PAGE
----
Jim Chilton, the senior vice president of Boeing Space and Launch, said engineers don’t know why the clock went off track. Nicole Mann, who would have made her first trip to space on the next mission, said that the astronauts “train extensively for this type of contingency, and had we been on board, there could have been actions that we could have taken,” such as manually controlling the spacecraft. Jim Bridenstine, NASA’s administrator, said that if people had been on board, “our crew would have been safe.” He told reporters he had briefed Vice President Mike Pence, the head of the National Space Council, a policy-setting agency, after the launch.

SpaceX completed its own mission to the ISS in March, with a splashdown in the ocean, Apollo-style. The company experienced its own setback a month later, when its crew capsule exploded and was destroyed during an engine test on the ground.

When the rocket took off this morning, NASA presenters on a live-stream, reporting from Mission Control, in Houston, were cheerful. An hour later, they had cut the feed. In the days before the launch, officials’ prime concern had been that it would be too windy this morning, which would have forced them to postpone the liftoff.

So far, the problem appears not to have originated with the Atlas V rocket, a reliable vehicle that has flown dozens of missions, including sending rovers to Mars and orbiters to Jupiter, and top-secret spy missions. The rocket successfully lofted Starliner to a suborbital trajectory. After that, it was entirely up to the capsule to push itself into the right path and catch up to the space station.

A day before the launch, Bridenstine said Boeing could launch a crew “in the first part” of 2020. Starliner can seat seven, and Mann described how future passengers could include not only astronauts, but teachers, journalists, and artists, who could put into lessons, words, or paintings the surreal experience of being in space.

Now the future of the program is uncertain, particularly for Boeing. It’s unclear what additional tests NASA might now require from Boeing before letting astronauts fly, including, perhaps, another attempt at an uncrewed mission. The capsule’s failure will certainly reshuffle schedules and could contribute to further delays for Boeing, already under scrutiny for its sluggishness in a recent report from NASA’s inspector general. The report said the agency has “overpaid” the company by hundreds of millions of dollars for “unnecessary” work on Commercial Crew that “could have been avoided “through simple changes to the flight manifest.” Both NASA and Boeing disputed the assertion.

The spacecraft failure means yet another cycle of bad news for Boeing. The company has a long history with NASA; it was the prime contractor for the ISS and also worked on the space shuttles. But the company is better known for its airplanes, and in recent months the flaws of its 737 Max, which contributed to two deadly crashes, have put Boeing under intense pressure to prove that its aircraft are safe. Before the Starliner launch, a reporter asked Bridenstine about the specter of Boeing’s aviation woes hanging over its spaceflight efforts. “We’re very comfortable with Boeing as a company,” Bridenstine said. “The people that develop spacecraft are not the same people that develop aircraft.”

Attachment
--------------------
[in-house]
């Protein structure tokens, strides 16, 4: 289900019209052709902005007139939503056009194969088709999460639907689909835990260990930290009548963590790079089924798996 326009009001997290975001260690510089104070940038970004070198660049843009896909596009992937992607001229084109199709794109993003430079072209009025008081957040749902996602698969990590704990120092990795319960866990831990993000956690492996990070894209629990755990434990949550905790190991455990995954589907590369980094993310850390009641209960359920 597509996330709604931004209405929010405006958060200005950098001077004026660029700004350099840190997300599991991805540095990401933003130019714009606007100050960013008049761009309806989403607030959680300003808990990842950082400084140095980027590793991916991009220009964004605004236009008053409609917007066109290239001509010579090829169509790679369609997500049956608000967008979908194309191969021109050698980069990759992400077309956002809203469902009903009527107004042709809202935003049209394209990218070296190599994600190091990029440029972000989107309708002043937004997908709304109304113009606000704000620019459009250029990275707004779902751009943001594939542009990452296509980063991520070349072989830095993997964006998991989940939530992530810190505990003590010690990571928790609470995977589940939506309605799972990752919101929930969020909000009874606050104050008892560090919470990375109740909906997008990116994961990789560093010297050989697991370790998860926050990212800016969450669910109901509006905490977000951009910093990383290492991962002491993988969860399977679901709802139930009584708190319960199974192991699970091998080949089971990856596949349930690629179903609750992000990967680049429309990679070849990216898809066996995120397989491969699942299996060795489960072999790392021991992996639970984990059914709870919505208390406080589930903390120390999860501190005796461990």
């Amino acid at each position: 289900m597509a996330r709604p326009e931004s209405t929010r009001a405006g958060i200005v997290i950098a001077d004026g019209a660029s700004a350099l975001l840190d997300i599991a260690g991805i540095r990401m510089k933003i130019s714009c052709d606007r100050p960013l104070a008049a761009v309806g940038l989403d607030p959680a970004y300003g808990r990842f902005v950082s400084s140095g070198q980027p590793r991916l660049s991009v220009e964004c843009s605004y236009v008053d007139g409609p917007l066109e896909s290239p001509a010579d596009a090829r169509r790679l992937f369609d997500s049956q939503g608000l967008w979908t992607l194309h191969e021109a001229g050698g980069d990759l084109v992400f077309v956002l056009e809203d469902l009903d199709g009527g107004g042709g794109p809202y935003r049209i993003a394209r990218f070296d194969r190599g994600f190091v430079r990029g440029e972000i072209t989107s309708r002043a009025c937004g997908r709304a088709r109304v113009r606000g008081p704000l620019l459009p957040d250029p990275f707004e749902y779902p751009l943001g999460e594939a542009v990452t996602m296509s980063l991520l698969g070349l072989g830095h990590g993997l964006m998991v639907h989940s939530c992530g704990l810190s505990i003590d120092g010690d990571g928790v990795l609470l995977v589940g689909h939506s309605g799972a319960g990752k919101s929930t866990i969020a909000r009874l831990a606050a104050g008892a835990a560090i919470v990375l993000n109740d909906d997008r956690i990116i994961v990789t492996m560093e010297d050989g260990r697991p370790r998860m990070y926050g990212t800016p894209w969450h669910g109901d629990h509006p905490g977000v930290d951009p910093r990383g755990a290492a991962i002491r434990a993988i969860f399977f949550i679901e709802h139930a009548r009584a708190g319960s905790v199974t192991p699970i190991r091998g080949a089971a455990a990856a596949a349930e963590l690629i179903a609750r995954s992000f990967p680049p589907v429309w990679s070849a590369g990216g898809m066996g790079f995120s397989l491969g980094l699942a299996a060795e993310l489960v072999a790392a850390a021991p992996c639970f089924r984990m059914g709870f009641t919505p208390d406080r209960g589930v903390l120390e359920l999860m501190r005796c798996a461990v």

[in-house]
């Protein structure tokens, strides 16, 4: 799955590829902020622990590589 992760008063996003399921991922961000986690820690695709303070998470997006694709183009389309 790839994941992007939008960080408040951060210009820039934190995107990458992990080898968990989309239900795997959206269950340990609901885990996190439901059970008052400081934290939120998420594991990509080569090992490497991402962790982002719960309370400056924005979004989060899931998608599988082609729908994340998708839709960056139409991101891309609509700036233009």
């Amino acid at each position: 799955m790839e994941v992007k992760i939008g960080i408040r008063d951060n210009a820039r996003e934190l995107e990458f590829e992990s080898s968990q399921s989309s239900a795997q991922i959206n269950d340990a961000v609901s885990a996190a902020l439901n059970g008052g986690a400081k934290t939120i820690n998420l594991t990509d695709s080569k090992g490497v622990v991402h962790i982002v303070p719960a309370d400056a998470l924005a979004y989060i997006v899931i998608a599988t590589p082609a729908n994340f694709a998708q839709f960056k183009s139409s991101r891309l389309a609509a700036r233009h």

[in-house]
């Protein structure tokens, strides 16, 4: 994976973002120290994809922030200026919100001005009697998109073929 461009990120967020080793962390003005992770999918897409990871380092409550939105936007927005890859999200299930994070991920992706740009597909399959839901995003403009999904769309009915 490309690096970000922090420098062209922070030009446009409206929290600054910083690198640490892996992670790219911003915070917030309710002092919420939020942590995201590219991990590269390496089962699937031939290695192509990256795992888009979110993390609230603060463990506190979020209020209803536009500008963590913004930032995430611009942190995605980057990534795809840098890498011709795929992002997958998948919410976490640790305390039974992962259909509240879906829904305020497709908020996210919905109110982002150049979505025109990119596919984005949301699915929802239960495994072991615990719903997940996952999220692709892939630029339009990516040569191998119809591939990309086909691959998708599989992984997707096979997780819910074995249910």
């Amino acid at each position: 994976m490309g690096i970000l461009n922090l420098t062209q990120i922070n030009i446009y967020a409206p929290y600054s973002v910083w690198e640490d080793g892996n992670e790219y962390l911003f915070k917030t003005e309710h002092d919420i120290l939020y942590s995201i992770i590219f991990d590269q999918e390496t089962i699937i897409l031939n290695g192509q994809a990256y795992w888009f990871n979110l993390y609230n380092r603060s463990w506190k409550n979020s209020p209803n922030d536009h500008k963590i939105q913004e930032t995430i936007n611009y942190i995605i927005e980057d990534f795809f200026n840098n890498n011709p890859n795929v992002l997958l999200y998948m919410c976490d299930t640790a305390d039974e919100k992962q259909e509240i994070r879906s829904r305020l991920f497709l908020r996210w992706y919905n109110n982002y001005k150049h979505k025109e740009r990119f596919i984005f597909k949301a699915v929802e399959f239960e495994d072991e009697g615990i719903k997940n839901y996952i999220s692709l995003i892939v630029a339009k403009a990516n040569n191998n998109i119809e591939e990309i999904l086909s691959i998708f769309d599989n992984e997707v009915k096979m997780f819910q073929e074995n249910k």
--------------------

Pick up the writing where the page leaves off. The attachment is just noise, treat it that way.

NASA has contracted private companies to build its hardware for years, but the agency has never relinquished control of crew-transportation systems like this before. SpaceX provided its own capsule, the Crew Dragon, and rocket, the Falcon 9. Boeing manufactured Starliner and, as part of its joint venture with Lockheed Martin, known as the United Launch Alliance, provided the rocket. NASA oversees development and sets the safety requirements that Boeing and SpaceX must meet. But it’s up to the companies to make it work.

In the coming days, NASA and Boeing teams will review data from Starliner’s short-lived mission. And the space agency will continue its negotiations to buy more seats on the Soyuz, Russia’s transportation system, which can cost as much as $86 million. NASA’s last trip on the Soyuz system is scheduled for April. If neither company’s crew capsule is ready by then, NASA will have to buy more slots to ensure that American astronauts can launch to space.

“This is not the end,” Bridenstine said today. “We will continue to get information, and we will continue sharing information.”